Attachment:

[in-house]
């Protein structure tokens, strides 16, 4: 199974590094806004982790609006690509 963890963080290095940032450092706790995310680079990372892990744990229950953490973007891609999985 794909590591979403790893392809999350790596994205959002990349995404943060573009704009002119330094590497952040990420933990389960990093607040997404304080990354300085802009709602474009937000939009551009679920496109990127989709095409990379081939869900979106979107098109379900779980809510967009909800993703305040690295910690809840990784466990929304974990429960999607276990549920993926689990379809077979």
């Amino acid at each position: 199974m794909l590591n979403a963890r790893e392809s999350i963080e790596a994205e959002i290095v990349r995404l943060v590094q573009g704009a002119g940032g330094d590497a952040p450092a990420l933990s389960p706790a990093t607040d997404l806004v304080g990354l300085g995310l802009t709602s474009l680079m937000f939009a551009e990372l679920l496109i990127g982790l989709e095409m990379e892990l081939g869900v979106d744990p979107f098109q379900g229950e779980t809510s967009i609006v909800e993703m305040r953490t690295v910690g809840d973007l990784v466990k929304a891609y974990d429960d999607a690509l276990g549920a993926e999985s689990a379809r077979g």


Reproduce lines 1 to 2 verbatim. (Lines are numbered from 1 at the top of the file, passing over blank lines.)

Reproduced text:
[in-house]
């Protein structure tokens, strides 16, 4: 199974590094806004982790609006690509 963890963080290095940032450092706790995310680079990372892990744990229950953490973007891609999985 794909590591979403790893392809999350790596994205959002990349995404943060573009704009002119330094590497952040990420933990389960990093607040997404304080990354300085802009709602474009937000939009551009679920496109990127989709095409990379081939869900979106979107098109379900779980809510967009909800993703305040690295910690809840990784466990929304974990429960999607276990549920993926689990379809077979």